Some degraded landscapes show evidence of recuperation in their productive capacity through uptake of sustainable land management (SLM) practices, for example, via livestock grazing and redistribution of organic nutrients; reforestation or plantation of trees; protection of enclosed rangelands from grazing animals; intensive use of domestic waste on gardens; and long rotational fallows. There is an extensive inventory of SLM practices by smallholders which can support such a recovery of bioproductivity, if found economically viable. But within a complex and dynamic framework, the search for ‘solutions’ to dryland degradation is much broader than technology alone, important though it is.
Degradation is contextual and almost infinitely variable. So also is sustainability. This wider livelihood frame provides the necessary context for evaluating degradation and sustainability, in particular in relation to ameliorative action and policy, which needs to be as holistic as the dryland household itself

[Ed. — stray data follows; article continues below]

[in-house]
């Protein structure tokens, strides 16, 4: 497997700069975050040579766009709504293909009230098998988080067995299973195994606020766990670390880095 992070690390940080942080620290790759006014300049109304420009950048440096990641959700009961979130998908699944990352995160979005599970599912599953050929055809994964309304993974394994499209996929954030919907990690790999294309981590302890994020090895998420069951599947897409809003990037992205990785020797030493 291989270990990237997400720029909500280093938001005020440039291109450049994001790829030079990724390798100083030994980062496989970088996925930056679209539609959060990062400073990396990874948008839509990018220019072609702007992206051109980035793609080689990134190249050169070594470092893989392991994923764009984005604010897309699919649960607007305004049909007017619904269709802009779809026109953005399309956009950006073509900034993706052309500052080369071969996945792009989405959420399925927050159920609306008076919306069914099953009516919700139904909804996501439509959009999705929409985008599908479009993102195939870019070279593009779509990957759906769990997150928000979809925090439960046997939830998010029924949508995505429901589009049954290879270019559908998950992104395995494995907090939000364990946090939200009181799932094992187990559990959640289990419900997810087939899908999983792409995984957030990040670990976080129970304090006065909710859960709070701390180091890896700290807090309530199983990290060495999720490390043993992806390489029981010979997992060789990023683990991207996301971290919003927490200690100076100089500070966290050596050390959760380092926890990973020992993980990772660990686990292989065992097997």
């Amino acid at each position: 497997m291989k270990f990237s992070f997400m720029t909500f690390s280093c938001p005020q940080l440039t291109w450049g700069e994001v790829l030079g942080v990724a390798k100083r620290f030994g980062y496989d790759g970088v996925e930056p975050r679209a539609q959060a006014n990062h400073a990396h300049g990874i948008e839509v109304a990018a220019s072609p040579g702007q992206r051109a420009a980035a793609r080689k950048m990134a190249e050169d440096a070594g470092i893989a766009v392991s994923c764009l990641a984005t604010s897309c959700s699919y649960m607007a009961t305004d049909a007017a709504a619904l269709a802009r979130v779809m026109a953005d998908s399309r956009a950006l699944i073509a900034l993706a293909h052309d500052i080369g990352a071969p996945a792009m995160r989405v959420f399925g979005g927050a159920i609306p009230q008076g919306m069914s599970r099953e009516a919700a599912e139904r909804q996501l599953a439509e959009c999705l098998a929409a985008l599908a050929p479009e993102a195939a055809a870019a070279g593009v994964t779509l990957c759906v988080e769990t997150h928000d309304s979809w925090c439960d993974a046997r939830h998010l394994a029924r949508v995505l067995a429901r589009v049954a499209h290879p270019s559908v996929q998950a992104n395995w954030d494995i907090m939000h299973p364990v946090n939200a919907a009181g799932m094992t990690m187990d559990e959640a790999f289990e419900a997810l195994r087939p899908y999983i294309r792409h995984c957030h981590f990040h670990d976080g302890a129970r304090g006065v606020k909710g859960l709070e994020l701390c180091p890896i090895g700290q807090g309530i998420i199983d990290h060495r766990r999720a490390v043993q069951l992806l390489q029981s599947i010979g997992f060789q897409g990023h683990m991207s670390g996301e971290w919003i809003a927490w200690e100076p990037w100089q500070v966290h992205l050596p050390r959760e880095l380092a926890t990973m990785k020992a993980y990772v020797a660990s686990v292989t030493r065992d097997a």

GDP per capita in 2015 (current US$).
Source: Worldbank, CC BY-4.0.

Spatial representation of people’s perceptions of changes in vegetation cover and NDVI trends (by 20 × 20 km grid cells) in Senegal.
Number of focus groups reporting observations of degradation of the vegetation cover.
Grey grid cells represent the area of Senegal that was not crossed by any of the mapped routes of transhumance and was hence excluded
from the analysis. There is an apparent contradiction between increasing NDVI values and environmental degradation perceived by local people.
However, in many instances, increasing vegetation cover was the result of an increase in undesirable plant species
Source:Herrmann, S., 2014

Spatial representation of people’s perceptions of changes in vegetation cover and NDVI trends (by 20 × 20 km grid cells) in Senegal.
Number of focus groups reporting observations of rehabilitation/improvement of the vegetation cover.

Source:Herrmann, S., 2014

Spatial representation of people’s perceptions of changes in vegetation cover and NDVI trends (by 20 × 20 km grid cells) in Senegal.
Observations of degradation and improvement combined.

Source:Herrmann, S., 2014

Spatial representation of people’s perceptions of changes in vegetation cover and NDVI trends (by 20 × 20 km grid cells) in Senegal.
NDVI trends for 1982–2008 at the original 8 × 8 km resolution.

Source:Herrmann, S., 2014

Spatial representation of people’s perceptions of changes in vegetation cover and NDVI trends (by 20 × 20 km grid cells) in Senegal.
Observations superimposed on NDVI trends averaged for 20 × 20 km grid cells.

Source:Herrmann, S., 2014